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Friday, December 15, 2006

I don't worry about the missiles

The discussion of the current risks of nuclear attack on the United States in this essay (hat-tip InstaPundit), written by the "former Editor in Chief of the Encyclopædia Britannica," is interesting — but not so much for its content as for what it ignores.

The essay has a snappy title — "How Likely Does It Have to Be?" — and it has a nice opening riff on "the post-Korea, pre-Cuban Missile Crisis days" when one could "dream up a [nuclear attack] dream that wasn't entirely a nightmare." But except for one brief reference to "non-state actor[s], i.e., terrorists," the author then goes on to discuss our risks from nuclear attack by nation-states — which of those nation-states are most risky and which of them have delivery systems (by which he only seems to mean missiles) that could hit the United States.

I don't mean to suggest that we're at zero risk of an open nuclear attack by a nation-state — although I think it's a whole lot more likely that North Korea would hit Tokyo, or Iran hit Tel Aviv, or Pakistan hit Delhi, than that any of those would lob a nuclear-tipped missile at the U.S. And the risks of the U.S. being attacked by Russia or China are vastly smaller, and the risks of our being attacked by Israel, India, Britain, or even France are negligible.

Moreover, with respect to any open attack by any nation-state, the risk is still greatly affected — reduced — by our retaliatory capacity. Our ability to turn another country's populated areas into a "green-glass parking lot" is mostly something that's referred to jokingly (albeit with black humor) or mockingly now. But yeah, we can still do that, in a matter of hours, to any country anywhere in the world. No country is remotely capable of even minimally interfering with our capacity to do that. And having now invaded two countries in response to 3000 American deaths on 9/11, any nation-state would be extremely fool-hardy to assume that we wouldn't respond to a nuclear attack on American soil with anything less than nuclear retaliation — if not necessarily to wipe out population centers, then certainly in a way to instantly, absolutely, positively decapitate the attacking country's entire leadership and government structure, along with its entire war-making and even defensive capacities (because we'd soon be patrolling the fringes of that green-glass parking lot with Marines in radiation suits, I expect).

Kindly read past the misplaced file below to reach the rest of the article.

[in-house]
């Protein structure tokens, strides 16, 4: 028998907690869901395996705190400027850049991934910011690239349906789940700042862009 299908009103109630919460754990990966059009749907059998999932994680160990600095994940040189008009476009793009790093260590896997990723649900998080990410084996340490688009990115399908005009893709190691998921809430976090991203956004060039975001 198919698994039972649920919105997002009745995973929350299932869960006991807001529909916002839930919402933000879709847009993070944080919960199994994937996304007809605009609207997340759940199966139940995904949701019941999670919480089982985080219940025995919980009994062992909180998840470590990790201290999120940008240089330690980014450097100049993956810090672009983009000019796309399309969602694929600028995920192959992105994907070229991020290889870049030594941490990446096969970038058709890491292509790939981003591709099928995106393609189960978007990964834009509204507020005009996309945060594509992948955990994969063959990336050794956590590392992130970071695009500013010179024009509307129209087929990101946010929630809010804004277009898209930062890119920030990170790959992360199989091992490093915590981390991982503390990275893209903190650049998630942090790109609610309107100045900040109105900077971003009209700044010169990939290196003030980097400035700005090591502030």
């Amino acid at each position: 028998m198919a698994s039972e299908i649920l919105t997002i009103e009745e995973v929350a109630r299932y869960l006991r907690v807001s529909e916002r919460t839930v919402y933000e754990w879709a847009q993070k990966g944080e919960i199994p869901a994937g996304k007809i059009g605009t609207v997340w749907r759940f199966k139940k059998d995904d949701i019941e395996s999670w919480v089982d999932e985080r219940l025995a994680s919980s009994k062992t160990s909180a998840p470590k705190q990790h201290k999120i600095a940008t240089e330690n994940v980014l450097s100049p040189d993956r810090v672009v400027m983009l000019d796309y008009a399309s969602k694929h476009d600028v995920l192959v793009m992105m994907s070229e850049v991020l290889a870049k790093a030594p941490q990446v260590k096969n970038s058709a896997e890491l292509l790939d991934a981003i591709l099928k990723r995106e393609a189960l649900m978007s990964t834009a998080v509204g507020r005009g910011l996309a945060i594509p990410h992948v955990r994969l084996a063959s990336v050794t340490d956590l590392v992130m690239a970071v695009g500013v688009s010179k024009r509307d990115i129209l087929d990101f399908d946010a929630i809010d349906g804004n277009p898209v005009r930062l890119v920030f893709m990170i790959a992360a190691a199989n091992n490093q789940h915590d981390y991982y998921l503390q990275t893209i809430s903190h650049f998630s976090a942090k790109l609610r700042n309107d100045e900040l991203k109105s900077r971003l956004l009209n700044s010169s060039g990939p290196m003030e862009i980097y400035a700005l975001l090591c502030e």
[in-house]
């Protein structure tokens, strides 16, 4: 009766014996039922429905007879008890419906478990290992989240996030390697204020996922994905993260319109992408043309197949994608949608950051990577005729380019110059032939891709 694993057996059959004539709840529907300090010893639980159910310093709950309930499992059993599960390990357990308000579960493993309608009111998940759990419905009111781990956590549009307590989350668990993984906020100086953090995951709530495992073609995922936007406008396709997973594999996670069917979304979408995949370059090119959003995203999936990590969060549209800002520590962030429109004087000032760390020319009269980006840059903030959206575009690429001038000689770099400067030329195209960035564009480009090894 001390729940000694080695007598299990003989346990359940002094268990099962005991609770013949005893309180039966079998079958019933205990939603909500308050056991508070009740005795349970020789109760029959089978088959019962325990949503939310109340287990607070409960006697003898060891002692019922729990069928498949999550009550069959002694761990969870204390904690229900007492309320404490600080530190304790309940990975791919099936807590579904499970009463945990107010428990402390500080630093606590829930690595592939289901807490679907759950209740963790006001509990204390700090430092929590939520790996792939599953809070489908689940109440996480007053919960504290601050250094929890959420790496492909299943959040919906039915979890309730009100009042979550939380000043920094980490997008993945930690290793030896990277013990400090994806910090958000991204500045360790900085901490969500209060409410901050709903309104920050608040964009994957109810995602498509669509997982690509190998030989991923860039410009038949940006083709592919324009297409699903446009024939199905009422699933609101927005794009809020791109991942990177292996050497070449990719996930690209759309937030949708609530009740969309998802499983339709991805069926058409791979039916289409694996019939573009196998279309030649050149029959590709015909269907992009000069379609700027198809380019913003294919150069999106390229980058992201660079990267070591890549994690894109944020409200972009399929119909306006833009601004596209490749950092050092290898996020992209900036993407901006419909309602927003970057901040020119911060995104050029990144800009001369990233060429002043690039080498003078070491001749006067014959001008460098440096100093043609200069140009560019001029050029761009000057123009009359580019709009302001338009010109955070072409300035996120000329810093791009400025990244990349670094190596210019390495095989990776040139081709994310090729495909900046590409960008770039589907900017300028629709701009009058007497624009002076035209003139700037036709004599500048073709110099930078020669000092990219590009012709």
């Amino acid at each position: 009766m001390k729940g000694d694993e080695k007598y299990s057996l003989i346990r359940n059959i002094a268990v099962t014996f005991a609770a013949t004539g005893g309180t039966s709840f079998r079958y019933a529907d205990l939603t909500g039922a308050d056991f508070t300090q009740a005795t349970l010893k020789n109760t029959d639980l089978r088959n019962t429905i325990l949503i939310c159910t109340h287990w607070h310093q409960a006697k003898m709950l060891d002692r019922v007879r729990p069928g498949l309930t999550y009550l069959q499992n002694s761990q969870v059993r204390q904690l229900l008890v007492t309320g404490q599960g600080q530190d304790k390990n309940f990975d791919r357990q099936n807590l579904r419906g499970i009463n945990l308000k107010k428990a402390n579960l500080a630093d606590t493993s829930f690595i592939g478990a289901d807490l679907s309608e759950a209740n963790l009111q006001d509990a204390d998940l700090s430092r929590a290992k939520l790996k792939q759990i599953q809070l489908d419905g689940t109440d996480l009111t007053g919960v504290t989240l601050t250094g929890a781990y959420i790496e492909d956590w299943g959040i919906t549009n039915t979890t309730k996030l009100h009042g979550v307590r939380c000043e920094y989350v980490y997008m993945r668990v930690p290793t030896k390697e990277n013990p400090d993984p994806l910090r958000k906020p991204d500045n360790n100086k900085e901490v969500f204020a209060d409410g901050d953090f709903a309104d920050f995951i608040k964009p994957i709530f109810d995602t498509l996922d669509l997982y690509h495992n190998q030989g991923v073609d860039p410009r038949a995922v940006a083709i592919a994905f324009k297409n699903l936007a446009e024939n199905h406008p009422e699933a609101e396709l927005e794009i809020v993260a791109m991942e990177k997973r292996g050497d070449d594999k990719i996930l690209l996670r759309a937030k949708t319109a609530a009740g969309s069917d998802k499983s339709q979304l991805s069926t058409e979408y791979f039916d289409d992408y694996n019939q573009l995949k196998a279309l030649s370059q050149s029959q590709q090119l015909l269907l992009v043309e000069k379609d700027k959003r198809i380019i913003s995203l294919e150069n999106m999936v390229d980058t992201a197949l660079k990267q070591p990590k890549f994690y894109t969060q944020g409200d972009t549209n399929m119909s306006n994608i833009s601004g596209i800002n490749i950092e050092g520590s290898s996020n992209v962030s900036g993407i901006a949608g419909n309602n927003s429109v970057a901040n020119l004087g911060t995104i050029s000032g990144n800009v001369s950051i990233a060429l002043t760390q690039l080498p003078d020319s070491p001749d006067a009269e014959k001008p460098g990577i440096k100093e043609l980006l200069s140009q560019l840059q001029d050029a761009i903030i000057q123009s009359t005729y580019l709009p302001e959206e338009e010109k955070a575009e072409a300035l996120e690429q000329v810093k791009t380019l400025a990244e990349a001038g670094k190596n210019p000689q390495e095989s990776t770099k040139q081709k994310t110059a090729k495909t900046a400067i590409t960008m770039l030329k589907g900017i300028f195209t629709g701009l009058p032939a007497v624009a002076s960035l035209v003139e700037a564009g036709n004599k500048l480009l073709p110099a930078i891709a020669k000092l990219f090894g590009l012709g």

I grew up in the "duck and cover" days, and I can actually (if barely) remember the Cuban Missile Crisis, but I just don't lose sleep any more about the risks of nuclear attacks via missiles from other nation-states.

As someone who lives (and has four kids who also live) in the fourth-most-populous city and third-most-populous county in the U.S., however, within a half-dozen miles from the world's largest petrochemical manufacturing area, the top American port for international commerce (second-largest overall nationally, 10th largest in the world), and the third-highest concentration of Fortune-500 headquarters in the world — I do worry about nukes in cargo containers routed through, say, Malaysia or Argentina or just about damn-near anywhere. I worry about trucks driving up from Juarez. And I worry about a frustrated Kim Jong-Il, who may or may not be able to get his atomic bombs to light off properly, and who may or may not be years away from having a missile that could hit Seattle, but who can certainly manage to hand off several kilograms of dirty-bomb material to non-state terrorists. And those terrorists already have plenty of plastic explosives to spray particles of plutonium over Houston or New York or San Francisco or Chicago or anywhere else. In fact, I worry about these things enough to make them the overriding factor in my voting in national elections.

With due respect to this author (who writes well and I'm sure must be an intelligent, serious person), anyone who doesn't worry more about that sort of nuclear attack on the U.S. needs to get serious about dusting the cobwebs off of his encyclopedias and his noggin.

Posted by Beldar at 09:01 PM in Global War on Terror | Permalink

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Comments

(1) DRJ made the following comment | Dec 16, 2006 12:27:51 AM | Permalink

Amen, and I'm starting to believe that only Texans worry about these things.

My father's grandmother was the sole survivor of an Indian raid that killed her parents and siblings, and during her lifetime she routinely fended off marauding Indians as a rural Texas wife and mother. Ironically, my mother's grandmother was a full-blooded Plains Indian who grew up on a reservation. I remember each of these grandmothers, and I have pictures of me on their laps.

Maybe it matters that some Texans have a vague connection to times when life was dangerous. Or maybe it's relevant that there are still places in Texas where there are predators like rattlesnakes and mountain lions, or forbidding terrain that even today claims the lives of immigrants who cross them. For whatever reason, I see risk in life that many of my countrymen don't seem to see.

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